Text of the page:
9 The court considered that it was permissible for a sentencing court to have regard to relevant decisions of foreign courts in order to discern sentencing principles and considerations. However, the precise sentence should not be derived unthinkingly from the decisions of foreign courts. This is because sentencing, and in particular, a deterrent sentence such as that necessitated by the facts of the present case, is founded on, and an expression of, important public policy considerations which may be unique to our society. In the present context, the court concluded that the foreign sentencing precedents were relevant because there was no local sentencing precedent applicable to the offences before the court, and the foreign precedents cited were enacted to give effect to similar obligations arising under international treaties or conventions.

10 In determining the appropriate sentence in the case, the court drew a distinction between the full-fledged commercial operator driven by profit and the ad-hoc offender whose acts are opportunistic and not driven primarily by financial returns. For the offence of organising a sex tour under s 376A(1)(a) of the Penal Code, the court set a benchmark sentence of two years’ and six months’ imprisonment as a starting point for an ad-hoc or opportunistic organiser who knowingly makes travel arrangements for a prospective child tourist in circumstances such as the present where there was no profit motive.

11 The next stage of the inquiry would involve the court determining whether the benchmark sentence should be adjusted based on applicable aggravating or mitigating circumstances. The court identified some relevant factors specific to offences under s 376A(1)(a):

(a) Whether the offence was committed in the context of the offender being approached to do so by the recipient;

(b) The extent to which the offender had facilitated the proposed trip;

(c) Whether the proposed trip has in fact taken place;

(d) The age of the victims in the “destination country” that might be involved in the proposed trip; and

(e) The number of child victims that might possibly be targeted in the proposed sex tour.

12 The court found that the Appellant did not merely arrange the bare logistics of the trip but had held himself out as a seasoned companion who would ensure that the trip would be a fruitful and safe venture. The Appellant had also targeted girls of a very young age, and had engaged a local guide well-versed in the hotspots for child sex tourism. These factors materially enhanced the personal culpability of the Appellant, calling for a sentence higher than the starting point of two years’ and six months’ imprisonment. In these circumstances, the court did not consider the sentence imposed by the District Judge of three years’ imprisonment as excessive.

13 For the offence of distributing information to promote child sex tourism, the court classified the spectrum of offending conduct into categories of ascending levels of seriousness:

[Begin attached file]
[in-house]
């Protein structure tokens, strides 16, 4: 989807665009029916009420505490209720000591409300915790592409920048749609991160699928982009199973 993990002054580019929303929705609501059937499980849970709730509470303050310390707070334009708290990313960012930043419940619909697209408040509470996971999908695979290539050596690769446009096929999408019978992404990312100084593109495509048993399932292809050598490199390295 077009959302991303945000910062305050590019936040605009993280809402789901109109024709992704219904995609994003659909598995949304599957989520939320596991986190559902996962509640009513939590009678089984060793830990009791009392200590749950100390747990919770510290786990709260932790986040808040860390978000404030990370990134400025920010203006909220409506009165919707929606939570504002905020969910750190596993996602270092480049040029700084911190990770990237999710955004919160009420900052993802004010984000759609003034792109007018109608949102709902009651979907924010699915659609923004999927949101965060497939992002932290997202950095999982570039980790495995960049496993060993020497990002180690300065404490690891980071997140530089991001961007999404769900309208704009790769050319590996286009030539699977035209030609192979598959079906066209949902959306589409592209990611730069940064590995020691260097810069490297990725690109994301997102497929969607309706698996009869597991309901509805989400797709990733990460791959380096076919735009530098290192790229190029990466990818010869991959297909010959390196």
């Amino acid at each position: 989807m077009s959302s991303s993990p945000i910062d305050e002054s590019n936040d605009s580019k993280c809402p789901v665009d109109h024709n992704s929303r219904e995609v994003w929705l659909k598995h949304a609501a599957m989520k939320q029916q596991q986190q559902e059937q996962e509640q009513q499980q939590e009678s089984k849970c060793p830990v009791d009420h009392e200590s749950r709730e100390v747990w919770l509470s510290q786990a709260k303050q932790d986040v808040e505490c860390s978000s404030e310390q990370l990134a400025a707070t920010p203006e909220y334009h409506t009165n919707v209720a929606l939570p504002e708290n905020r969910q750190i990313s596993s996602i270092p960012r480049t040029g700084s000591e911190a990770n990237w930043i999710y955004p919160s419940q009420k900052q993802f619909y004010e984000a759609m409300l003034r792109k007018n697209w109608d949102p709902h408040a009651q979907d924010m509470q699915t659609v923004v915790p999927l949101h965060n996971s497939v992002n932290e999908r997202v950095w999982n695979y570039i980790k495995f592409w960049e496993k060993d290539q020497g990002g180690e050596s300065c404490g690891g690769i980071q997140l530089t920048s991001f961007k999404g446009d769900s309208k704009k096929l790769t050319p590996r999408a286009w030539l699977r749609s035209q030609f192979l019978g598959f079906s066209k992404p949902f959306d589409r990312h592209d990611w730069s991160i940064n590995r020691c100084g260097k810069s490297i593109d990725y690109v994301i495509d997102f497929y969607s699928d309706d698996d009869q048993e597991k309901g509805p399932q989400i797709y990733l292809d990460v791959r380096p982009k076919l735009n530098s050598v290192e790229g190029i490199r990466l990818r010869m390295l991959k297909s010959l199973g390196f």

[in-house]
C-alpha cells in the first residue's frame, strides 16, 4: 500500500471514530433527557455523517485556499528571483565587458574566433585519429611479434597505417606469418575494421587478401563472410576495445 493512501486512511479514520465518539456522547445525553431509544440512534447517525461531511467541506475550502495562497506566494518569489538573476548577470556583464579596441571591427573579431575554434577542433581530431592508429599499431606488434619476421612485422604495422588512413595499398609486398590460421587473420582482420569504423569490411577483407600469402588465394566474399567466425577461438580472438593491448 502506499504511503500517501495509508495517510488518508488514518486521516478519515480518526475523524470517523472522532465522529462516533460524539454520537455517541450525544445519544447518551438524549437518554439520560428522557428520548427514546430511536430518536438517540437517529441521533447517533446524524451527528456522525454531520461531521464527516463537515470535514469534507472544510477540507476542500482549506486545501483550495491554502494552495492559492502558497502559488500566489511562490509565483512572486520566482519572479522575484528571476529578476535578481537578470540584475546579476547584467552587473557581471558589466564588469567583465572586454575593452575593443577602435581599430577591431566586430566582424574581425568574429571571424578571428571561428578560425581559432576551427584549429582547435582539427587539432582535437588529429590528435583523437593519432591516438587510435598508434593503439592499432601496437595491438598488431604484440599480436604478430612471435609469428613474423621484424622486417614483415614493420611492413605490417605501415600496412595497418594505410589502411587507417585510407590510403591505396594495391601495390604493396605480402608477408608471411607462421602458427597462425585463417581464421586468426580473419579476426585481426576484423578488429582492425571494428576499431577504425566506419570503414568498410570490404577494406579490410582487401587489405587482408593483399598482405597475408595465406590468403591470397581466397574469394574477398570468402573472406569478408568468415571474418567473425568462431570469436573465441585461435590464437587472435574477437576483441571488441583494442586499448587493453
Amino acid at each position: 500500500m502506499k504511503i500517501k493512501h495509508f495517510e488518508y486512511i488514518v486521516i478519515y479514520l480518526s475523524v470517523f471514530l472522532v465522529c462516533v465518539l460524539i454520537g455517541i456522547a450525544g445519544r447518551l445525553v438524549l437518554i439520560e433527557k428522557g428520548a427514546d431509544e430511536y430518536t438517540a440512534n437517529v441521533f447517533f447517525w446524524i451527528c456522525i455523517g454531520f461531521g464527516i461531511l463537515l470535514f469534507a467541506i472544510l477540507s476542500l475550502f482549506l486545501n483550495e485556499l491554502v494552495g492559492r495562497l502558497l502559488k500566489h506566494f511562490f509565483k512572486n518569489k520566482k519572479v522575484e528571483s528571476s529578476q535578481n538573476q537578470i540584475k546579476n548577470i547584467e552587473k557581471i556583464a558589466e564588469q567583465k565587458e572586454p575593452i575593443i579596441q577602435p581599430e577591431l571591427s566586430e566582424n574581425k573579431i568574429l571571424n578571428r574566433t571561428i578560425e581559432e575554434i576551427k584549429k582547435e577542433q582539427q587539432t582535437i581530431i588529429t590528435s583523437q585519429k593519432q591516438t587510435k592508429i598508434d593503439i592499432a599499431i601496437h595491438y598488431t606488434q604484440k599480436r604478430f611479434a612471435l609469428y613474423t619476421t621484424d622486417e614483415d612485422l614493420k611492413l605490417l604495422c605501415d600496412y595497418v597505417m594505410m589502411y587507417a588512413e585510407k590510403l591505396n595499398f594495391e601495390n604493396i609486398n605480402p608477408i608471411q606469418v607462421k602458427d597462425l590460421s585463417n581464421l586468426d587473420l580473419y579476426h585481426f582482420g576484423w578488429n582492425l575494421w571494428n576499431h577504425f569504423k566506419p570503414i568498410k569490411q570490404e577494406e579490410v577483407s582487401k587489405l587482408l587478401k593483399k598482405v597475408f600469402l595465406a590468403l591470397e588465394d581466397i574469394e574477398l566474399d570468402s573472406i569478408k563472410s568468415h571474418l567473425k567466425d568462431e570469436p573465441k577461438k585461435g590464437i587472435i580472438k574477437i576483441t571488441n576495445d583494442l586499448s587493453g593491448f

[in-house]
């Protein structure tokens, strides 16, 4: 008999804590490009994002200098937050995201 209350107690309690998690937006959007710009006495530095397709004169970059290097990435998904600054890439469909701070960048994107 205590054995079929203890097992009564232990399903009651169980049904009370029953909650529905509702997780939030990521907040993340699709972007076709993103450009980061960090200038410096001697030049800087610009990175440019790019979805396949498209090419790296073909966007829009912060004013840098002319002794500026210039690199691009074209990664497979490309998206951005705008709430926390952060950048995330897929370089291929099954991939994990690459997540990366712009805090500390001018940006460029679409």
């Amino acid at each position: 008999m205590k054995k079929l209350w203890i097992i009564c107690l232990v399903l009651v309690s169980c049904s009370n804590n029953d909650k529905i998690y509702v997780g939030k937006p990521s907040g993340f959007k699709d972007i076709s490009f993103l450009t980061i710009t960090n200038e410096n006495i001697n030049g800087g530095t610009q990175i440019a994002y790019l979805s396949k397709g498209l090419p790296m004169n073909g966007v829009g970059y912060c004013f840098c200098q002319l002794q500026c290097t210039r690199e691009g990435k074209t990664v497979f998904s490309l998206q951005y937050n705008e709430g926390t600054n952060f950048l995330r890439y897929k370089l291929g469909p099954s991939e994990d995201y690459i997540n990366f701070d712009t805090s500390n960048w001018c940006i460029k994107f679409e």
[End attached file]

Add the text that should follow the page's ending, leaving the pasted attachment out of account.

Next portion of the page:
(a) At the lowest end of the spectrum, there is general information it he reportage provided to like-minded individuals. A sentence not more than nine months’ imprisonment would as a general rule be appropriate.

(b) The transmission of detailed knowledge about specific locations or particular contacts, but conveyed to like-minded individuals would be more serious. A starting point of 12 to 30 months’ imprisonment is appropriate.

(c) The offender’s culpability increases sharply when he has encouraged the recipient to embark on a venture that the recipient was not already intending to embark on. Both the nature of the information and the effect on the initial inclinations of the recipients can aggravate the offence and where this is the case, a sentence in excess of 36 months’ imprisonment may be considered as a starting point.

14 At the next stage of the inquiry, the court will consider where in the spectrum between the ad-hoc facilitator and the commercial sex tour operator the offender falls. The court recognised that the closer the offender is to a sophisticated and large-scale commercial operation, the greater the case for imposing a more serious sentence falling outside the ranges suggested. The court identified some relevant factors specific to offences under s 376D(1)(c):

(a) How wide the reach of the information is;

(b) The nature of the information and the impact that it is likely to have on the recipient;

(c) Whether the information is difficult to obtain freely from the public domain;

(d) The extent to which the offender provided any form of encouragement to the recipient.

15 The court recognised that all three charges fell within the moderate range of offending conduct, but imposed different sentences for each of them. The court set aside the District Judge’s sentence of 20 months’ imprisonment for the 134th charge because the information distributed was not unavailable in the public domain, and imposed a 12 months’ imprisonment sentence instead. The court upheld the District Judge’s sentence of 20 months’ imprisonment for the 135th charge. For the last charge which the court viewed as the most serious amongst the three, noting that the Appellant had sent explicit photographs of young girls. Given the severity of the offending conduct in question, the court considered that a sentence of around 30 months’ imprisonment would not have been out of place. However, no appeal had been lodged by the prosecution and the court did not interfere with the sentence imposed.

16 Lastly, the court observed that s 376D(1)(a) and s 376D(1)(c) did relate to the same legally protected interest but considered that the 135th charge and the charge under s 376D(1)(a) related to separate violations of the legal interest of preventing child sex. The 135th charge did not relate to the organising of a child sex tour, but concerned the encouragement of a more egregious variety of underaged sex. There was nothing wrong in principle in ordering the sentences for these two offences to run consecutively and the court was satisfied that this would not be disproportionate or involve any mismatch between the overall culpability of the Appellant and the aggregate sentence. The court thus upheld the aggregate sentence imposed by the District Judge of 56 months’ imprisonment and dismissed the appeal.


*This summary is provided to assist in the understanding of the Court’s judgment. It is not intended to be a substitute for the reasons of the Court.